Debut author DeWees brings back to life seven Victorian women writers with the hope of proving them worthy of shelf space alongside Austen and the Brontës.
The British women of this book lived from the mid-1700s to the late 1800s, a time when society expected them to find husbands and not do much else. But these were no ordinary women; all had "broad disregard for convention…an unabashed sense of self-worth.” Some wrote because their situations forced them to, after bad marriages left them unsupported (Charlotte Turner Smith). Others did it because they were compelled by their beliefs, whether political or personal, in protest against the negative connotations of "spinsterhood.” Mary Elizabeth Braddon wrote in search of a successful career and, despite the rage of critics, made a fortune. Catherine Crowe penned one of the first detective novels complete with a “resourceful, industrious, lionhearted” female lead. Sara Coleridge wrote Phantasmion, considered by some as the first fairy-tale novel in English. What DeWees does best is reveal the interesting lives and strong characters of these oft-forgotten writers, proving to readers that there were many more successful Victorian women writers than the handful that populate syllabi. The most memorable chapters belong to Mary Robinson, who left a loveless marriage to become a commanding actress and mistress to the Prince of Wales, using her fame to become a definitive cultural voice of her time, and to Coleridge, whose gripping story reveals a constant struggle against the binding duties of motherhood and marriage. Virginia Woolf summed up Coleridge’s tragedy well: “She meant to write her life. But she was interrupted.” While some chapters blend together and the accomplishments become indistinguishable, this book succeeds at making readers aware of the gaps in our knowledge of British literature. Read this not as serious literary criticism but as an appreciation of writers who deserve to be remembered.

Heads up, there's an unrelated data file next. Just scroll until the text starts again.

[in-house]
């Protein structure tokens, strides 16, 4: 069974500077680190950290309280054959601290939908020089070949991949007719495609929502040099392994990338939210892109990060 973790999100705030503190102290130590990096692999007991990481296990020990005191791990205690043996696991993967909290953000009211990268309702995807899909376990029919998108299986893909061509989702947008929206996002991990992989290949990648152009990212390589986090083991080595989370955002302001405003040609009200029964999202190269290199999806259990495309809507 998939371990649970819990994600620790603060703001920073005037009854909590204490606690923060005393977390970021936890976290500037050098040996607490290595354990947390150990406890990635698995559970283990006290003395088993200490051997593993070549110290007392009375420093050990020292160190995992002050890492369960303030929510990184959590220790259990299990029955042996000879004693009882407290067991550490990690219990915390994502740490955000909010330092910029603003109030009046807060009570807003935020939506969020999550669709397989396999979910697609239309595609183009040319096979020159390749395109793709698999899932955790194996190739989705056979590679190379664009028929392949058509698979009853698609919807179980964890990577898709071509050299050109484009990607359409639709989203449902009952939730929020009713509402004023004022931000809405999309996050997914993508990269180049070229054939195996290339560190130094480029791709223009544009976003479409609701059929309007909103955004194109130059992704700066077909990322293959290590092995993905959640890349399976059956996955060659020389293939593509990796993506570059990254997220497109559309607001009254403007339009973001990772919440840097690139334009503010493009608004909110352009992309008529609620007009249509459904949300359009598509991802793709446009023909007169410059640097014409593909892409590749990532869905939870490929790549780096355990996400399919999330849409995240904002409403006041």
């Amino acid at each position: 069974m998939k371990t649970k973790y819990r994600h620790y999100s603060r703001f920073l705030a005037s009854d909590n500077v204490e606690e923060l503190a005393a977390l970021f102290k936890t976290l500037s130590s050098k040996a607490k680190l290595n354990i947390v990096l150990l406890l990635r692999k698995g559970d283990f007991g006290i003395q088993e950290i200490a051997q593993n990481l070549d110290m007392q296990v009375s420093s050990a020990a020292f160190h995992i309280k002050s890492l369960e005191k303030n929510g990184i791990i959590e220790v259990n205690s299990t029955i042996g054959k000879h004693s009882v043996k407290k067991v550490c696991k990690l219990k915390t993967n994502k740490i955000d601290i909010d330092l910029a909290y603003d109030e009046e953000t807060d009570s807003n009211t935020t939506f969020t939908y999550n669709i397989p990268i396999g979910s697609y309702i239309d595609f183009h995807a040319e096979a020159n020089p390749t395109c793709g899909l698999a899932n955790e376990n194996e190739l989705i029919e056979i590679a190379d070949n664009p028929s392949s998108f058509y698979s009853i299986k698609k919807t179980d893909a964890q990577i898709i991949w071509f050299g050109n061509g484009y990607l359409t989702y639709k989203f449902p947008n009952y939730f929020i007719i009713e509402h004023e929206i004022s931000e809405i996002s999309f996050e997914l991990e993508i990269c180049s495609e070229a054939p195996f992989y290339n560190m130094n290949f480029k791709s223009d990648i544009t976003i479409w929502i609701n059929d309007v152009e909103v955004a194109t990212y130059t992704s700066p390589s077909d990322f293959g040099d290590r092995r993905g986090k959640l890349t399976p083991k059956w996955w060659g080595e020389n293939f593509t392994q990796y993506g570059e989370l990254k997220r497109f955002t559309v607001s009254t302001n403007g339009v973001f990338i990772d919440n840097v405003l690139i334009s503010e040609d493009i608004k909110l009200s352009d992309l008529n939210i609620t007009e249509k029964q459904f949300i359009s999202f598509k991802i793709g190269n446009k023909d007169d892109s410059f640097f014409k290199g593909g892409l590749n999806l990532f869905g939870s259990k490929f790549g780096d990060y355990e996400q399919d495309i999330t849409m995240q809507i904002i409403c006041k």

If DeWees’ goal is to encourage “a bookshelf full of new titles,” she succeeds in planting the seed that there are many treasures out there waiting for a second chance.